Whether or not the building of a Black Taj Mahal was ever truly something that Shah Jahan had planned to do or not is up for debate. Some scholars argue very passionately that the building of a Black Taj Mahal was indeed something that Shah Jahan had planned to do, while others argue just as passionately that the Black Taj Mahal was never in the offing. What is not up for debate however is the fact that any future building plans Shah Jahan may have had were cut unceremoniously short when his son, Aurangazeb, led a coup to topple his once mighty Father. Much like Shah Jahan had done to his Father, the former Mughal Emperor Jahangir, Shah Jahan’s youngest son did to him; violently wresting away power from him. However, Aurangazeb being the youngest of Shah Jahan’s children only moved to topple his Father’s empire after he had first killed his eldest brother.
Once toppled, Shah Jahan was then imprisoned by his son. And it was in prison that Shah Jahan, the great Mughal Emperor, the builder of the Taj Mahal, the builder of the Red Fort and the builder of the Jama Masjid remained, languishing until the day that he died. While in prison, Shah Jahan was kept in complete and total solitude. The one exception to this came in the form of visits from his eldest daughter, the same daughter who earlier had rescued him from his self-imposed seclusion following the death of his beloved Mumtaz. She was the only person that Aurangazeb would allow to visit Shah Jahan in prison, and she was also the only person that he would allow to bring the former Emperor food.
Legend has it that after imprisoning his Father, Aurangazab cancelled plans for Shah Jahan’s Black Taj Mahal. Perhaps the only kindness that Aurangazeb ever really showed his Father lied in the fact that he imprisoned him in a cell that had a single window. And that single window faced the Taj Mahal. This allowed the once mighty Emperor the opportunity to gaze upon what perhaps was his greatest accomplishment. Plans for a second Taj Mahal ultimately thwarted, Shah Jahan was eventually buried in the “White Taj Mahal” alongside the love of his life, Mumtaz Mahal. And it is there that the two lovers remain, side by side, from now until eternity.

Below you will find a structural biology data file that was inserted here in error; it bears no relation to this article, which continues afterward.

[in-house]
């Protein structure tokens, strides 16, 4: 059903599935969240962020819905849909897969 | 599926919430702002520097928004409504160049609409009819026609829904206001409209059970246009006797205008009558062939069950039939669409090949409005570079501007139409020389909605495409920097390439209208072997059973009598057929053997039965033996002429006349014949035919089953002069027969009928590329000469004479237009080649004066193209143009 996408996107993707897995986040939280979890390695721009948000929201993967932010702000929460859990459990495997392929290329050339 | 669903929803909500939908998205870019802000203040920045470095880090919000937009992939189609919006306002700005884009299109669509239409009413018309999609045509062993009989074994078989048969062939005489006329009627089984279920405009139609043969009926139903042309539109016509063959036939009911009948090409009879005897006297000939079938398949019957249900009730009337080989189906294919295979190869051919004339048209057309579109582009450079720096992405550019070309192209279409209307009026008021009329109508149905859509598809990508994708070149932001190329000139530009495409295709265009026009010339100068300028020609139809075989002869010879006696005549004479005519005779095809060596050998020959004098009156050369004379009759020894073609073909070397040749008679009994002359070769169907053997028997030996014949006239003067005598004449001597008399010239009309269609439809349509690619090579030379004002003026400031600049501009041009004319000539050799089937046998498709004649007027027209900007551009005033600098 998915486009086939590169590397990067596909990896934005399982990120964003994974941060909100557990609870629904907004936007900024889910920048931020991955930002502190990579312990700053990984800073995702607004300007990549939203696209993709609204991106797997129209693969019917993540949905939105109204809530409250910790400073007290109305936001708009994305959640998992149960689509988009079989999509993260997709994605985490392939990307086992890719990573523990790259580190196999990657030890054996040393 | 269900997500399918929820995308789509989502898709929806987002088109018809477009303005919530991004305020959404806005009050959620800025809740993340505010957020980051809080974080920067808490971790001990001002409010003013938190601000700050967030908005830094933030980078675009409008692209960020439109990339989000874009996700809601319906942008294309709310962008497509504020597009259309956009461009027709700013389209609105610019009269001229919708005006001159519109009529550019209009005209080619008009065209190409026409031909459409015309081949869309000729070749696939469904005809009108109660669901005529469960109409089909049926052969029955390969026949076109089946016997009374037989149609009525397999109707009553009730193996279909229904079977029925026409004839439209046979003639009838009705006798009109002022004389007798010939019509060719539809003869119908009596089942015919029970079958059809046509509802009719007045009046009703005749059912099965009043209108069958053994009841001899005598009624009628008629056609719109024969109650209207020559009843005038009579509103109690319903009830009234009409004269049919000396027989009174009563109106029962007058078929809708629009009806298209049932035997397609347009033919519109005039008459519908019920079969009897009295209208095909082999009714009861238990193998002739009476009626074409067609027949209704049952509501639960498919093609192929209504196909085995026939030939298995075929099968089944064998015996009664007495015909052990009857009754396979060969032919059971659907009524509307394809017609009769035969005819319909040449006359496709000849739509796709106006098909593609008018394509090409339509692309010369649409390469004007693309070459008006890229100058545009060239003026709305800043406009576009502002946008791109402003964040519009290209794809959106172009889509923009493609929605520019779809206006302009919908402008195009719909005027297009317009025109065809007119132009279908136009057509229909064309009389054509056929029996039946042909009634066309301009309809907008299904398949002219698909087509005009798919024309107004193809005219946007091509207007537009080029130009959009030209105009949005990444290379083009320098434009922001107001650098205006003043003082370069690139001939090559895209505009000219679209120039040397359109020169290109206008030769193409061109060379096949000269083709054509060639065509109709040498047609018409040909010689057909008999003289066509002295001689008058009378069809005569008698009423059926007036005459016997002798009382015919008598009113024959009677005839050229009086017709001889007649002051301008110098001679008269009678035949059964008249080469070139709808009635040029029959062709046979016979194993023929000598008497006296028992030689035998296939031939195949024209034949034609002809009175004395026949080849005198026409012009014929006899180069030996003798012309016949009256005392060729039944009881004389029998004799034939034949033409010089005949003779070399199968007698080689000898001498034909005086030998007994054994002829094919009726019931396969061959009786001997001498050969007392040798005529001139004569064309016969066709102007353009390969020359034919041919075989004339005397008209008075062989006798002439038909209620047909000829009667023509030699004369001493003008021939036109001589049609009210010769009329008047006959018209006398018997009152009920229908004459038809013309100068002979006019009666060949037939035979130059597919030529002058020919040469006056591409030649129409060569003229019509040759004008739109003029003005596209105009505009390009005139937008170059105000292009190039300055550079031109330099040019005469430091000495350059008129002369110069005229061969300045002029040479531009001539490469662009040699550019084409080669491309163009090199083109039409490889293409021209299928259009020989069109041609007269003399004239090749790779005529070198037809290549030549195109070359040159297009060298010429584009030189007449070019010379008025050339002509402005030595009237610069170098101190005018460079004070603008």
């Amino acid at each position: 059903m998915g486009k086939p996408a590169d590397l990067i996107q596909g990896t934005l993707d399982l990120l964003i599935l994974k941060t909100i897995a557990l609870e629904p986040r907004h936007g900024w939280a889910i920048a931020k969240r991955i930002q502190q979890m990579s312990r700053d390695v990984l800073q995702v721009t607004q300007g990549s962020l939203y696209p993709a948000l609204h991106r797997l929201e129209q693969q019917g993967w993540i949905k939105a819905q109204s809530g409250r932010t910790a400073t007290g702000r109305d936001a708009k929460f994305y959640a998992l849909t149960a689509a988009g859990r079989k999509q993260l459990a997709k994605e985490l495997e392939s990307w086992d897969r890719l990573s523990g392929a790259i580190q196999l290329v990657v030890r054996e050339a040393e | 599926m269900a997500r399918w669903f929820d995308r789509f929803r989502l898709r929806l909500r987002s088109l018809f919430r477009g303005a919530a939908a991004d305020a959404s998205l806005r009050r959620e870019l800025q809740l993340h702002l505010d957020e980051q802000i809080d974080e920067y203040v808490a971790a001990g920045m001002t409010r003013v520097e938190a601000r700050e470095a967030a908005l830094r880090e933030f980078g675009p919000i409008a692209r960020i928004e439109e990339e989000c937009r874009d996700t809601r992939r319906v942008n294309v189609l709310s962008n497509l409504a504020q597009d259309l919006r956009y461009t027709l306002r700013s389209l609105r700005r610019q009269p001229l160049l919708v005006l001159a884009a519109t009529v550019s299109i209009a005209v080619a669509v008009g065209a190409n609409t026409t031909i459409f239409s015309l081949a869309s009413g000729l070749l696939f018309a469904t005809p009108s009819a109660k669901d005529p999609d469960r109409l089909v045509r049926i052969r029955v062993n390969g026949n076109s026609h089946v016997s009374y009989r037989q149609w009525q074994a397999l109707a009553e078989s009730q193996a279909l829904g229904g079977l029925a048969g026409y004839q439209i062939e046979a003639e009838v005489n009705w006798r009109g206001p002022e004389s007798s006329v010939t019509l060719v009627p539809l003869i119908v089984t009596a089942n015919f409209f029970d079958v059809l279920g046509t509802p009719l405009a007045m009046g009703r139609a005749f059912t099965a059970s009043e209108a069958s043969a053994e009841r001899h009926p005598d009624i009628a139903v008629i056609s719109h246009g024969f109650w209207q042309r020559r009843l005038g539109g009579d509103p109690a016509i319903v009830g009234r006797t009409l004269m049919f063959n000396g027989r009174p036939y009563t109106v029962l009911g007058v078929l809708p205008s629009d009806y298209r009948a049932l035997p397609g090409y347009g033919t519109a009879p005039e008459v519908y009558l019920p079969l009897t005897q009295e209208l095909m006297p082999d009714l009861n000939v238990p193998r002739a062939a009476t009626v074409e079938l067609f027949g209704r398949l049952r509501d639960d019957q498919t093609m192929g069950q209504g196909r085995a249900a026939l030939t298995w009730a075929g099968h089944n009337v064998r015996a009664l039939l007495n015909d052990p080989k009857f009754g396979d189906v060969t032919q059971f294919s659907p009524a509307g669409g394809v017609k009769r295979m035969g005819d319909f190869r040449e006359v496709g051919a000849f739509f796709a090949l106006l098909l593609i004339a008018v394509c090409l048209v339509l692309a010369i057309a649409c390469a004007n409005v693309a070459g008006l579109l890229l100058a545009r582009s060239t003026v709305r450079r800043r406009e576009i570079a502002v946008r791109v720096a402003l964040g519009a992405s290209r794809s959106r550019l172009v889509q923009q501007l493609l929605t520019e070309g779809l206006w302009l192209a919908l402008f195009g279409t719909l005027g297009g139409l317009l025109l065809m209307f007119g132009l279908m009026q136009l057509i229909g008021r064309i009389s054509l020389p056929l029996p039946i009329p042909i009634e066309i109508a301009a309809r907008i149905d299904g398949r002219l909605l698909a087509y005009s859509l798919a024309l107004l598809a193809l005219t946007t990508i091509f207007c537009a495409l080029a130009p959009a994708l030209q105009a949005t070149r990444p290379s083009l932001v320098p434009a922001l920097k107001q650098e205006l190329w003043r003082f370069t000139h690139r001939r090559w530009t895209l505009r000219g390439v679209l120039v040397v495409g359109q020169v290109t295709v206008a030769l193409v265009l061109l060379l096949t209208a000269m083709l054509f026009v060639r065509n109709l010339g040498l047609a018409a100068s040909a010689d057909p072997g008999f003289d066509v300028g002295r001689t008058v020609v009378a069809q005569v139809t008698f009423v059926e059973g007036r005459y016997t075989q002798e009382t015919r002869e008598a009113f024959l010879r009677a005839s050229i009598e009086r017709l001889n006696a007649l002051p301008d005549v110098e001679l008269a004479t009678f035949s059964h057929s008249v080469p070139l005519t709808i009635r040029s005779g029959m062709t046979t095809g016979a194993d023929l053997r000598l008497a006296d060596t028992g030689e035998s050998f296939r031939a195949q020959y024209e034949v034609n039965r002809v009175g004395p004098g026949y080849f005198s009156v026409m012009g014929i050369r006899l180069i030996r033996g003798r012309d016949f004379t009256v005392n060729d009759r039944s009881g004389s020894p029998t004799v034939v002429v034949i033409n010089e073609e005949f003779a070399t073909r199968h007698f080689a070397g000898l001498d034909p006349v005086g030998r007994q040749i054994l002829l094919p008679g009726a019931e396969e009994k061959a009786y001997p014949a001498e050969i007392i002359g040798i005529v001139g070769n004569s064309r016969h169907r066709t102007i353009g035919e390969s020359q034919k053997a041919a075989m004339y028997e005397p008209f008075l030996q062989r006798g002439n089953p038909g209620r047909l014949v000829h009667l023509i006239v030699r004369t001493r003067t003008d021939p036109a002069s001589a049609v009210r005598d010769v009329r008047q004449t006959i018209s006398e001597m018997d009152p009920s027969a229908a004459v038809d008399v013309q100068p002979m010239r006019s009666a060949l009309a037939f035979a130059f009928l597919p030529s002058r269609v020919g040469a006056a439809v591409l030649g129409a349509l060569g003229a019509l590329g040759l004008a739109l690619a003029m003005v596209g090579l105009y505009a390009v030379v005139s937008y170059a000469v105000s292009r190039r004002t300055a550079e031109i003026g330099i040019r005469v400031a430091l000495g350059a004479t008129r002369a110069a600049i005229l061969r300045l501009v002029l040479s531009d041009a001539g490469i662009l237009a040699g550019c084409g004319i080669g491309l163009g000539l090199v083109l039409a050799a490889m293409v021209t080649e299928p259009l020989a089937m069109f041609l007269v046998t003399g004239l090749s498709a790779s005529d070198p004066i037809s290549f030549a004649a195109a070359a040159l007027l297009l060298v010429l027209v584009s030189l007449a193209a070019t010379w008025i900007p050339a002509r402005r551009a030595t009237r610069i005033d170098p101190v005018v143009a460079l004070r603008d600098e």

After walking the grounds of the Taj complex, and after taking some of those totally stereotypical “Look at Me Holding the Taj Mahal” photos, we climbed the stairs of the mausoleum before making our way into the building. One benefit we found of paying the inflated “foreigners” entry fee of 750 Rupees was that foreign visitors to the Taj are allowed to enter the building using a shorter line. So literally within 30 seconds of lining up to enter the mausoleum, we found ourselves inside of the fabled building. Once inside, the first thing that struck us was just how dimly lit the interior of the building was. The lighting is kept dim in an effort to preserve both the aesthetic and the structural integrity of the Taj’s white marble floors, walls and cenotaphs. At the center of the mausoleum is an enclosure that is created by a series of white marble barriers that feature a honeycomb design. At the center of this enclosure lies the two cenotaphs that mark where Shah Jahan and Mumtaz Mahal are buried. Because of the Taj Mahal’s thick marble walls and its extremely dim lighting, the interior of the monument (crowds and all) remained pleasantly cool during our entire stay there.
After exiting the Taj Mahal, we walked around the gardens of the Taj complex for another 20 minutes or so before finally leaving Agra’s celebrated UNESCO World Heritage Site. The Taj Mahal has been a UNESCO World Heritage Site since 1983; and it has also been listed among the “New 7 Wonders of the World” since 2007. It should be said that during our travels, we have frequently found that many of the super hyped “world famous” sites and locations that we have been told that we “absolutely must see” don’t in actuality live up to the hype that surrounds them. That however was not the case with the Taj Mahal. The Taj Mahal, a piece of living history that is both majestic and beautiful, exceeded even our wildest expectations; and if the Gods of the Independent Traveler smile upon us again one day, we will most certainly be back to the house that love built.